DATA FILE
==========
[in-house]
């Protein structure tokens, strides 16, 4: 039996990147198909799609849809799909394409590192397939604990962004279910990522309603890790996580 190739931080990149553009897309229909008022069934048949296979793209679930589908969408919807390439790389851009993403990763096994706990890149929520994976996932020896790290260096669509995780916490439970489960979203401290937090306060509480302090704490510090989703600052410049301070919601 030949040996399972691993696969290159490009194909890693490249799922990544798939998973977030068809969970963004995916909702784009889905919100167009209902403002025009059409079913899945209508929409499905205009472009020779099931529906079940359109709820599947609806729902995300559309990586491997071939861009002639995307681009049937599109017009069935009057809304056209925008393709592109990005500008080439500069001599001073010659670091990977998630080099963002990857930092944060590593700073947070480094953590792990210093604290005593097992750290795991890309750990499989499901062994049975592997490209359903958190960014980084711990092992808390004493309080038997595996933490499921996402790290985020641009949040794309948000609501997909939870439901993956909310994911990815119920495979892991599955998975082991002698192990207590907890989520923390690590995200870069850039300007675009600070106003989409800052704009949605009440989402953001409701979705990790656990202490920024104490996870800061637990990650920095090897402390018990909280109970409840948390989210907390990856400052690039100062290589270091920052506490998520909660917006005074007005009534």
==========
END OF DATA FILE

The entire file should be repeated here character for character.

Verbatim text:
[in-house]
């Protein structure tokens, strides 16, 4: 039996990147198909799609849809799909394409590192397939604990962004279910990522309603890790996580 190739931080990149553009897309229909008022069934048949296979793209679930589908969408919807390439790389851009993403990763096994706990890149929520994976996932020896790290260096669509995780916490439970489960979203401290937090306060509480302090704490510090989703600052410049301070919601 030949040996399972691993696969290159490009194909890693490249799922990544798939998973977030068809969970963004995916909702784009889905919100167009209902403002025009059409079913899945209508929409499905205009472009020779099931529906079940359109709820599947609806729902995300559309990586491997071939861009002639995307681009049937599109017009069935009057809304056209925008393709592109990005500008080439500069001599001073010659670091990977998630080099963002990857930092944060590593700073947070480094953590792990210093604290005593097992750290795991890309750990499989499901062994049975592997490209359903958190960014980084711990092992808390004493309080038997595996933490499921996402790290985020641009949040794309948000609501997909939870439901993956909310994911990815119920495979892991599955998975082991002698192990207590907890989520923390690590995200870069850039300007675009600070106003989409800052704009949605009440989402953001409701979705990790656990202490920024104490996870800061637990990650920095090897402390018990909280109970409840948390989210907390990856400052690039100062290589270091920052506490998520909660917006005074007005009534």